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VMware, NVIDIA Add Graphic Punch To Cloud Chromebooks

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Google Chromebooks will soon have powerful graphics capabilities for businesses seeking high performance virtual desktops

Cloud desktops will soon benefit from a collaborative effort just announced by VMware, NVIDIA and Google.

The effort will see high-performance virtual desktops, as well as workstation-class graphics capabilities, migrated onto the humble Google Chromebook.

More Grunt

The collaborative effort builds on the relationship between virtualisation vendor VMware and Google, which was revealed in February this year.

Back then the two firms had partnered up to make it easier for all businesses to deploy Chromebooks to their staff. Essentially, that deal allowed for critical legacy Windows applications to be hosted and delivered via the cloud thanks to VMware’s Horizon in the data centre. This meant that Chromebook users could access those Windows applications via their Web browsers.

And now the NVIDIA GRID vGPU, coupled with VMware Blast Performance technology, will supply the graphical grunt needed to boost the performance of these cloud desktops. It will also help optimise the graphics and CPU utilisation, so as to allow more desktops and applications to be deployed on a single server.

nVidia logo“We are breaking down traditional barriers to adopting virtual desktops and offering new economics for the delivery of graphics-intensive applications through the power of the cloud,” said Sanjay Poonen, executive VP and general manager, End-User Computing, VMware. “Organisations of all industries and requirements will soon be able to embrace the mobile-cloud using a solution that offers a new way to work from three proven, industry leaders.”

According to the companies, the VMware BLAST Performance technology resides in the Chromebook firmware. It will allow Chromebook users, for example, to make use of graphic-intensive products such as Adobe Illustrator CC and Autodesk AutoCAD, as well as more mundane programmes such as Microsoft Office. The NVIDIA Tegra decode technologies will also apparently help extend battery life by up to 50 percent.

“This collaboration will offer customers all the performance, stability and compatibility of NVIDIA hardware-accelerated graphics, with the added flexibility, mobility and security of a virtual environment,” said Jeff Brown, VP and general manager, Professional Solutions Business, NVIDIA.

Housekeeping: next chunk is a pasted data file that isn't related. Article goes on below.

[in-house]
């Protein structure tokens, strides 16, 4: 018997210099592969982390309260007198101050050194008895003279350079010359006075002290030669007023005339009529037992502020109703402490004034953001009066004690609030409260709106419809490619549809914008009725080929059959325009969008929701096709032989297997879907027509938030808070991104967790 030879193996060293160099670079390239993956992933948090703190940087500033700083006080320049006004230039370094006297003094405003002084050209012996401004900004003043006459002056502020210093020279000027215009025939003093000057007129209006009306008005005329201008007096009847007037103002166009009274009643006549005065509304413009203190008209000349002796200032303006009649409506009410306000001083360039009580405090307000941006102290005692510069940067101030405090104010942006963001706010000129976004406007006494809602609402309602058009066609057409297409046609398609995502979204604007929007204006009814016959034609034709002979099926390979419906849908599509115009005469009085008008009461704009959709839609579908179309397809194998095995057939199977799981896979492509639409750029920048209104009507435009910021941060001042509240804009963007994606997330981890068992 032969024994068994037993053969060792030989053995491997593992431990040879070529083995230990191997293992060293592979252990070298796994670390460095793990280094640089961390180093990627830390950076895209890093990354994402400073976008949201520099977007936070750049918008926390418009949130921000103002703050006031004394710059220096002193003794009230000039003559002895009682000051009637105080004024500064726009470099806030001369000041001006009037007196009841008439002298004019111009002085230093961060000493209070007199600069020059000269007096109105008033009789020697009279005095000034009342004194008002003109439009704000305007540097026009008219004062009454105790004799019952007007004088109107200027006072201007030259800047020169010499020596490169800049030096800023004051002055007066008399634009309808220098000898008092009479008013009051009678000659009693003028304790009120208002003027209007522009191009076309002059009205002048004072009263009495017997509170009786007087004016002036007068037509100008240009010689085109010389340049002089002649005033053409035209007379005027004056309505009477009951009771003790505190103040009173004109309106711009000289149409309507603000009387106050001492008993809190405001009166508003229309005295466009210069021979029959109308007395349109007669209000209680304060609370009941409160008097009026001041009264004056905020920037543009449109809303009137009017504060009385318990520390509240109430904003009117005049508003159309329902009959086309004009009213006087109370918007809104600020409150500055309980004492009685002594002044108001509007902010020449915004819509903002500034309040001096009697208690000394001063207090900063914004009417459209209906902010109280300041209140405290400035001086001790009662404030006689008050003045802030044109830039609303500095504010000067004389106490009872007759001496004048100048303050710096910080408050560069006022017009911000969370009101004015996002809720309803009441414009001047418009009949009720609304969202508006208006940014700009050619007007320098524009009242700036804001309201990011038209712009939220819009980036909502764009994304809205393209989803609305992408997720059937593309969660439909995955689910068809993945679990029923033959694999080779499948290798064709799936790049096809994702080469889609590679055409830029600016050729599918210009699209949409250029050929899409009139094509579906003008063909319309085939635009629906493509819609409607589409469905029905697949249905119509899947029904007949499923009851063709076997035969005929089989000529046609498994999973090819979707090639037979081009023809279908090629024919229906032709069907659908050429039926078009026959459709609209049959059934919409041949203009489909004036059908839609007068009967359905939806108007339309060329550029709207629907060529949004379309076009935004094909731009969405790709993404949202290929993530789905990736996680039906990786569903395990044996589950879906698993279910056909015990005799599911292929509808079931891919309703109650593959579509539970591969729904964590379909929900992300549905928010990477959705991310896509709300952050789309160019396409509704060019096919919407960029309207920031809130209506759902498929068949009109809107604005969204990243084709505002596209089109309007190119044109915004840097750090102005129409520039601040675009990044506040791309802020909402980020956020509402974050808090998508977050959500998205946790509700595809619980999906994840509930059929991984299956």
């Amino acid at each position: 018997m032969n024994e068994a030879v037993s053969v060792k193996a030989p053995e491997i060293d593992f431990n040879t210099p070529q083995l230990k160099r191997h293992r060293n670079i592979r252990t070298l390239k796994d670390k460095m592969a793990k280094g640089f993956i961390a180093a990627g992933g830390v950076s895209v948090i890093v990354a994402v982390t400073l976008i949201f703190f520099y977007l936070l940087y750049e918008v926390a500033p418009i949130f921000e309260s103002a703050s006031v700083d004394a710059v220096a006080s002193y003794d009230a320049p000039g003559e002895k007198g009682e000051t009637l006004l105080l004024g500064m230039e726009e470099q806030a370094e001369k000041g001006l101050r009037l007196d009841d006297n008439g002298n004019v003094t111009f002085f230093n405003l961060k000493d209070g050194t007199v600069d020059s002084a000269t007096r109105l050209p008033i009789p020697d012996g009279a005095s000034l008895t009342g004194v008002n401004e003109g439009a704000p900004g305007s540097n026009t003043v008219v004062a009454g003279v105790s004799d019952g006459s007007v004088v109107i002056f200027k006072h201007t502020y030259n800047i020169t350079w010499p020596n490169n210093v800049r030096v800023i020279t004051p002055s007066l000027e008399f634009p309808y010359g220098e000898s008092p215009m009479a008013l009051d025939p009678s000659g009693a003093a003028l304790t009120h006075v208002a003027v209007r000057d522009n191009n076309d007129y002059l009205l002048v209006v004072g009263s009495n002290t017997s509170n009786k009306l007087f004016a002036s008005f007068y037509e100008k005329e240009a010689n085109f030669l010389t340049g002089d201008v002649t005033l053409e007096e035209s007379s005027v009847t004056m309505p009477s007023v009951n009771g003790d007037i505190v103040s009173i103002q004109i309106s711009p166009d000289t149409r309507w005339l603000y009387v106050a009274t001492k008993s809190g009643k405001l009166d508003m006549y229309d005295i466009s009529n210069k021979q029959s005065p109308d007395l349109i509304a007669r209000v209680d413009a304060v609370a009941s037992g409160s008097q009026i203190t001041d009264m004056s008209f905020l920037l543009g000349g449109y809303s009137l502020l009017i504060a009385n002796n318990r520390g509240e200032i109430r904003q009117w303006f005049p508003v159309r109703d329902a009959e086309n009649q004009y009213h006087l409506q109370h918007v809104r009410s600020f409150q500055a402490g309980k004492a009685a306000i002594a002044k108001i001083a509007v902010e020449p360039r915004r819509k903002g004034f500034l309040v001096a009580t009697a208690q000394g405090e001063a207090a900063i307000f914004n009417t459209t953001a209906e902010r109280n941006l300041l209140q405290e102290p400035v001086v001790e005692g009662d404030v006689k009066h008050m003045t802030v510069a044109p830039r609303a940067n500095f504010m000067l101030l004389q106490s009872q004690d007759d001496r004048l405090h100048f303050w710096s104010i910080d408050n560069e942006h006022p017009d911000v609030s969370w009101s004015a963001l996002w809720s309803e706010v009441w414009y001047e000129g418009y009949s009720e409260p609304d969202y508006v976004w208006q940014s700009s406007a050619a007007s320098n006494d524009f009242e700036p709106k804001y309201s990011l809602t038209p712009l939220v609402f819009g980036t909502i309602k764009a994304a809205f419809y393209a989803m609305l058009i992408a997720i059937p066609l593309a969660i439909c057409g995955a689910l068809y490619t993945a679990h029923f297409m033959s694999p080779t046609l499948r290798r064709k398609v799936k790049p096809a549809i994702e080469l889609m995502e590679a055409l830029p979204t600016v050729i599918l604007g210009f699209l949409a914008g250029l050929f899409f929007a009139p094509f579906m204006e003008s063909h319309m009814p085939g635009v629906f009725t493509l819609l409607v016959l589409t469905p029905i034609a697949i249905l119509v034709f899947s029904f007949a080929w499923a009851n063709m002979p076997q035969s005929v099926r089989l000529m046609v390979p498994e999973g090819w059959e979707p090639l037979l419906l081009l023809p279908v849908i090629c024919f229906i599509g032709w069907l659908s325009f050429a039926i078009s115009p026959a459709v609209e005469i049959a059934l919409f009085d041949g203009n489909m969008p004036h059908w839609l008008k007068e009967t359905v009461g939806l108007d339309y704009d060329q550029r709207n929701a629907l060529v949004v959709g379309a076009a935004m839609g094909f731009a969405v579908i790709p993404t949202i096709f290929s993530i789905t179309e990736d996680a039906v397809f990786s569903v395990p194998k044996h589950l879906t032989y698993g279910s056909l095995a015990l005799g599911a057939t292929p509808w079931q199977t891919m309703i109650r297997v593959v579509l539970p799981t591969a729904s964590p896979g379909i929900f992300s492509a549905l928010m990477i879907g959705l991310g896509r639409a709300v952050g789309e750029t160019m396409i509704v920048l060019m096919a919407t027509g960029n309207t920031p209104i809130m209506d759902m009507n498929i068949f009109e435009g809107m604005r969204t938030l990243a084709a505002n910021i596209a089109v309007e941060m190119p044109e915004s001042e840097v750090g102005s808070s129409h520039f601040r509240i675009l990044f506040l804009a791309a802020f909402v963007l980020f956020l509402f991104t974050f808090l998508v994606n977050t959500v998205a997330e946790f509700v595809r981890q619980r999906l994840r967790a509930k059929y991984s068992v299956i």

“Chromebooks were designed to bring a new approach to many of the problems with traditional computers,” said Caesar Sengupta, VP of product management, Google. “We’re excited about what this collaboration means for our customers and what it can enable them to do. Imagine manufacturers designing complex 3D models and sharing them with engineers around the globe, or physicians taking medical imaging out into the community, rather than being tethered to high end workstations.”

The programme will be available for select NVIDIA and VMware customers in Q4 2014. Customers who want to try out VMware products with the Nvidia Grid vGPU can register here for early access.

Business Push

There is little doubt that Google hopes this development will help convince corporate IT managers of the enterprise suitability of Chromebooks. In the past, access to Windows-based applications was an issue, but it remained a key requirement for business users, if the Chromebook was to expand significantly beyond its education heartland.

Some business users have been moving to the cloud and the Chromebook platform over the past couple of years, but they still required support for their critical or legacy applications. Thus with the VMware, NVIDIA collaborative effort, Google hopes to win over more enterprise customers.

Chromebooks were first introduced in 2009, but sold poorly as users were concerned about the need to stay connected in order to use many of the Chrome OS features. Google overhauled the platform in 2012 and sales have since steadily increased.

Analysts at Forrester said last year that Chromebooks have a place in the enterprise, although they admitted the cloud-based computers were not suitable for every worker or every scenario.

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